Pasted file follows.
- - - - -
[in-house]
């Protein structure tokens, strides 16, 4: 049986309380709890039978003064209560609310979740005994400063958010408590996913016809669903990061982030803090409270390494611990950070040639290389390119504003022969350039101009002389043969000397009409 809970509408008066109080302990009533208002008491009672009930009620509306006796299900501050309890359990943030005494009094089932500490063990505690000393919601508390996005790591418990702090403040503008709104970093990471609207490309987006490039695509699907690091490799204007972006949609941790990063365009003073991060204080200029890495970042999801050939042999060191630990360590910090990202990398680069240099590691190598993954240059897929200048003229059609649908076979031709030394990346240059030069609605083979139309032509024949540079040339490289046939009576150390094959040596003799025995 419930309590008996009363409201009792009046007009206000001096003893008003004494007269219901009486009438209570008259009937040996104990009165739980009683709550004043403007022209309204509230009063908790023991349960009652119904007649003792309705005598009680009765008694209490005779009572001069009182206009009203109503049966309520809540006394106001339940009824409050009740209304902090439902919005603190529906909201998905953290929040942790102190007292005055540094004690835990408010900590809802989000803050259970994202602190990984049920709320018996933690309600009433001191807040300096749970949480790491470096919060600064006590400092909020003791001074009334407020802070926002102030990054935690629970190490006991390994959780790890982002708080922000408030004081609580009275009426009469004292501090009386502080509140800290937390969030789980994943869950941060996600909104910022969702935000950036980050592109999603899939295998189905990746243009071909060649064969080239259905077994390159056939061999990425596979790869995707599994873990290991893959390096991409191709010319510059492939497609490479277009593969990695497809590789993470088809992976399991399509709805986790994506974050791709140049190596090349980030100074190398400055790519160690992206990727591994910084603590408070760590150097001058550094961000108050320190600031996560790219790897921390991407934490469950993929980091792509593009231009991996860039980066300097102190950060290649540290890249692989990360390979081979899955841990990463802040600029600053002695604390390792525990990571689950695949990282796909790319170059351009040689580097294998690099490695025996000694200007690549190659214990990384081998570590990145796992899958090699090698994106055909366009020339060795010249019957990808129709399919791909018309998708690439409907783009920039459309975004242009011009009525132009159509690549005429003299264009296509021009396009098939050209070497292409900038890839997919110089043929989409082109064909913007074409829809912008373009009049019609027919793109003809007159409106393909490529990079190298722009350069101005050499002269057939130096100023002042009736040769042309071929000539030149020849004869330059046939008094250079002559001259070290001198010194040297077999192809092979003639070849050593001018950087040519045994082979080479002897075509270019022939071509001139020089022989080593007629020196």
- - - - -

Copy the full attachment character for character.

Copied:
[in-house]
């Protein structure tokens, strides 16, 4: 049986309380709890039978003064209560609310979740005994400063958010408590996913016809669903990061982030803090409270390494611990950070040639290389390119504003022969350039101009002389043969000397009409 809970509408008066109080302990009533208002008491009672009930009620509306006796299900501050309890359990943030005494009094089932500490063990505690000393919601508390996005790591418990702090403040503008709104970093990471609207490309987006490039695509699907690091490799204007972006949609941790990063365009003073991060204080200029890495970042999801050939042999060191630990360590910090990202990398680069240099590691190598993954240059897929200048003229059609649908076979031709030394990346240059030069609605083979139309032509024949540079040339490289046939009576150390094959040596003799025995 419930309590008996009363409201009792009046007009206000001096003893008003004494007269219901009486009438209570008259009937040996104990009165739980009683709550004043403007022209309204509230009063908790023991349960009652119904007649003792309705005598009680009765008694209490005779009572001069009182206009009203109503049966309520809540006394106001339940009824409050009740209304902090439902919005603190529906909201998905953290929040942790102190007292005055540094004690835990408010900590809802989000803050259970994202602190990984049920709320018996933690309600009433001191807040300096749970949480790491470096919060600064006590400092909020003791001074009334407020802070926002102030990054935690629970190490006991390994959780790890982002708080922000408030004081609580009275009426009469004292501090009386502080509140800290937390969030789980994943869950941060996600909104910022969702935000950036980050592109999603899939295998189905990746243009071909060649064969080239259905077994390159056939061999990425596979790869995707599994873990290991893959390096991409191709010319510059492939497609490479277009593969990695497809590789993470088809992976399991399509709805986790994506974050791709140049190596090349980030100074190398400055790519160690992206990727591994910084603590408070760590150097001058550094961000108050320190600031996560790219790897921390991407934490469950993929980091792509593009231009991996860039980066300097102190950060290649540290890249692989990360390979081979899955841990990463802040600029600053002695604390390792525990990571689950695949990282796909790319170059351009040689580097294998690099490695025996000694200007690549190659214990990384081998570590990145796992899958090699090698994106055909366009020339060795010249019957990808129709399919791909018309998708690439409907783009920039459309975004242009011009009525132009159509690549005429003299264009296509021009396009098939050209070497292409900038890839997919110089043929989409082109064909913007074409829809912008373009009049019609027919793109003809007159409106393909490529990079190298722009350069101005050499002269057939130096100023002042009736040769042309071929000539030149020849004869330059046939008094250079002559001259070290001198010194040297077999192809092979003639070849050593001018950087040519045994082979080479002897075509270019022939071509001139020089022989080593007629020196």